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Republicans and the White House are still far apart on the size of the package. And there are few signs of agreement on how to pay for it, with GOP lawmakers looking to repurpose Covid funding.
Senate Republicans on Thursday raised their infrastructure legislation counteroffer amid talks with the White House, proposing $928 billion of spending over eight years on programs for roads, water, transit, broadband and other areas.
Only about $257 billion of that total would be above expected baseline line spending levels and the largest share, $506 billion, would go to roads. The plan marks an increase from an earlier $568 billion plan that GOP lawmakers put forward, but is still well short of the latest version of President Biden's proposal, which is around $1.7 trillion.
Some of the other funding in the Republican blueprint includes $98 billion for transit, $72 billion for water programs, $65 billion for broadband and $46 billion for passenger and freight rail.
"It's a serious effort to try to reach a bipartisan agreement," said Sen. Shelley Moore Capito, of West Virginia, who has been the lead Republican negotiator with the White House on infrastructure.
In remarks to reporters before boarding Air Force One, Biden said he hadn't yet had a chance to review the details of the counteroffer. But he said he had "very brief, but a good" conversation with Capito.
"I told her we have to finish this really soon," the president said. "We're going to have to close this down soon."
White House press secretary Jen Psaki, in a statement, said it was "encouraging" to see the "substantially increased" funding level in the GOP plan and that there were "several constructive additions."
But Psaki said the administration remains concerned that the latest Republican offer "still provides no substantial new funds for critical job-creating needs, such as fixing our veterans’ hospitals, building modern rail systems, repairing our transit systems, removing dangerous lead pipes, and powering America’s leadership in a job-creating clean energy economy, among other things."
Significant Divides Remain
Apart from the differences on the amount of spending, there are significant divides between the two sides over how to pay for the legislation and the breadth of the package.
To pay for its plan, the Biden administration has proposed raising taxes on corporations—including upping the corporate tax rate to 28% from 21%. Republicans are opposed to the rate increase and any other tax policy changes that would roll back tax cuts that they ushered through Congress in 2017. Their proposal would involve redirecting money allocated under prior rounds of coronavirus relief.
"We're not raising taxes," said Sen. Pat Toomey, a Pennsylvania Republican.
Toomey said there are "many hundreds of billions" of dollars available under coronavirus relief laws approved over the past year or so that remain unspent and could be repurposed.
Ahead of the GOP plan's release, the White House pushed back on the notion that there's leftover relief funds.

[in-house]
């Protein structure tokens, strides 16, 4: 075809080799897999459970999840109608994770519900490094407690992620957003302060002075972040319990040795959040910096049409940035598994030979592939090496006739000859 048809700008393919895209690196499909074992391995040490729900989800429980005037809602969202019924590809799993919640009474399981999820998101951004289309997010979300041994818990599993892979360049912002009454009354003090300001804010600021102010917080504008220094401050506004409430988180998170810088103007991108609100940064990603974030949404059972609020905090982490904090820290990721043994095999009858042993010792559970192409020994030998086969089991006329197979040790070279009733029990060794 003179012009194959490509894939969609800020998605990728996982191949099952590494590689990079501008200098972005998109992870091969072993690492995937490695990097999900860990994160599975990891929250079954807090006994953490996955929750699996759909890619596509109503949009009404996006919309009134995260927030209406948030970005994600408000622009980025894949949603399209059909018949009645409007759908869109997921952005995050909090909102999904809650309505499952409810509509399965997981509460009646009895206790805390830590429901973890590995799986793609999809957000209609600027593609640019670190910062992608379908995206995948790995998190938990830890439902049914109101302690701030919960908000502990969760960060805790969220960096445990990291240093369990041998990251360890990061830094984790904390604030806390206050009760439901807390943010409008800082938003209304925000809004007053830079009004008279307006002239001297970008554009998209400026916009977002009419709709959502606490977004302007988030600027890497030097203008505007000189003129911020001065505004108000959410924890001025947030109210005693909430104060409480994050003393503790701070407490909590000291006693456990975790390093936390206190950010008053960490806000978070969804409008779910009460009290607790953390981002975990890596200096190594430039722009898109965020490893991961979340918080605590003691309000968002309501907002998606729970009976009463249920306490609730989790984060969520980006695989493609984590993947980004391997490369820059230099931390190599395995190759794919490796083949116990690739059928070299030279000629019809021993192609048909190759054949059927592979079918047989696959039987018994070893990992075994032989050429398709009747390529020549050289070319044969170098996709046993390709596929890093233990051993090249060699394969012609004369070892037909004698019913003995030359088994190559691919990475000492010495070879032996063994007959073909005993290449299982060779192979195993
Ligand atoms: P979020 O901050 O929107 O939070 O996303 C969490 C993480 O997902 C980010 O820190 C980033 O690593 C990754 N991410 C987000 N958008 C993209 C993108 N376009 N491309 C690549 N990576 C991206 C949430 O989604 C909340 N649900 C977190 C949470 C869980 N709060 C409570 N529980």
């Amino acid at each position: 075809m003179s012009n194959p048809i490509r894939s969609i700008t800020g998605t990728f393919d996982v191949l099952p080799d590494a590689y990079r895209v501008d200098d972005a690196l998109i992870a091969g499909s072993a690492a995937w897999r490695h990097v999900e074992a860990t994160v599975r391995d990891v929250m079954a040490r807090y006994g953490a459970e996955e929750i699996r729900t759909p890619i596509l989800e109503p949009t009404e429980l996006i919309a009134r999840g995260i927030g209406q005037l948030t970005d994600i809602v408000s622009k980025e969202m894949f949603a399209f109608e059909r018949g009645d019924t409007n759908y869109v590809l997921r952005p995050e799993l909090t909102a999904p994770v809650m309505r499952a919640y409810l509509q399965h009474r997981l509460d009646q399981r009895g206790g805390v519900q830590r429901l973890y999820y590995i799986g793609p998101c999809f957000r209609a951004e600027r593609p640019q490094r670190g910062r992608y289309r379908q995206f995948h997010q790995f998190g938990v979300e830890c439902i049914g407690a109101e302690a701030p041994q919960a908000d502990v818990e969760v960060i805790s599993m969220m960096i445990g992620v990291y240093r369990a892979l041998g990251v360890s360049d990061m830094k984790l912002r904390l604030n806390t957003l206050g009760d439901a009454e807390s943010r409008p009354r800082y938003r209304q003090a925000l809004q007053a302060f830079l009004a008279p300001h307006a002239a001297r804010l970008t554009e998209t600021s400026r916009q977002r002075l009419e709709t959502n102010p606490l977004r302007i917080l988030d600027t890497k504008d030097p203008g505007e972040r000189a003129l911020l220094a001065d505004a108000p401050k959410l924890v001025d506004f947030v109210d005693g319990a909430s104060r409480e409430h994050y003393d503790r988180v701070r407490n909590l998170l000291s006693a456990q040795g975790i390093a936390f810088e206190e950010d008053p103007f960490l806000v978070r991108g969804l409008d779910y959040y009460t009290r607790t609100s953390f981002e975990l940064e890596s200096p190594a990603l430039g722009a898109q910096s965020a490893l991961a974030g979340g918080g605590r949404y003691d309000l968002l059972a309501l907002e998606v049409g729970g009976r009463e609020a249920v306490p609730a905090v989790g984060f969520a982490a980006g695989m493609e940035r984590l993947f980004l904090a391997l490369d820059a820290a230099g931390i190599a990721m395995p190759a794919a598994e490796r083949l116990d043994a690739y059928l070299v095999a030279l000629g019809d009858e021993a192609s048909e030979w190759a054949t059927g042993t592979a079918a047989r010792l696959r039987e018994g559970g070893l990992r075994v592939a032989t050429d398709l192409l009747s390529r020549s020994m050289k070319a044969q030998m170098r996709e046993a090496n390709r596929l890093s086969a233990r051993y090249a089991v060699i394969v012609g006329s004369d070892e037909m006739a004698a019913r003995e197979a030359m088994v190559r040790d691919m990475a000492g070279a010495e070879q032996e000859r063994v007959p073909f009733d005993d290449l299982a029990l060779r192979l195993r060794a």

"There are simply not hundreds of billions of dollars in Covid-relief funds available to repurpose," Deputy Press Secretary Karine Jean-Pierre said during a Wednesday press briefing.
Psaki added on Thursday: "We are worried that major cuts in Covid relief funds could imperil pending aid to small businesses, restaurants and rural hospitals using this money to get back on their feet."
Toomey said that if the money has been spent, the White House needs prove it. "We have not seen the numbers that suggest that," he said.
Democrats and the White House are advocating for a broader package that covers areas like vehicle electrification, combatting climate change and care for the elderly. Republicans favor a narrower approach, centered on steel and concrete public works.
"What we're proposing today could pass in a bipartisan way," said Sen. John Barrasso, a Wyoming Republican.
Democrats could turn to a legislative process known as reconciliation to pass parts of Biden's plan without Republican votes. The White House so far hasn't indicated that it is on the verge of giving up on negotiations and going that route. Although some Democrats have begun to signal that the situation could be moving that way.
Barrasso raised the prospect that the president's party might "override" him and pursue a package that is too sprawling to gain bipartisan support and that is "basically socialism camouflaged as infrastructure, which is the direction that they're heading."
Capito acknowledged there's still work to do to even arrive at a scope of the proposal that both parties can agree on.
"That is probably the big question," she said.
Biden is facing pressure from his party to not back down on certain aspects of his plan. For instance, over 200 House Democrats, more than 90% of the party's caucus in the chamber, sent a letter to House Speaker Nancy Pelosi this week calling for forthcoming infrastructure legislation to include strong labor standards.
Meanwhile, The Washington Post and other news outlets reported this week that a bipartisan group of Senators, including Utah Republican Mitt Romney, and centrist Democrat Joe Manchin, of West Virginia, are in the early stages of working on an alternative infrastructure proposal, which could come into play if the current negotiations falter.
Psaki said in her statement that the White House is "continuing to explore other proposals that we hope will emerge."
"We will work actively with members of the House and Senate next week, so that there is a clear direction on how to advance much needed jobs legislation when Congress resumes legislative business during the week of June 7," she added.
Bill Lucia is a senior editor for Route Fifty and is based in Olympia, Washington.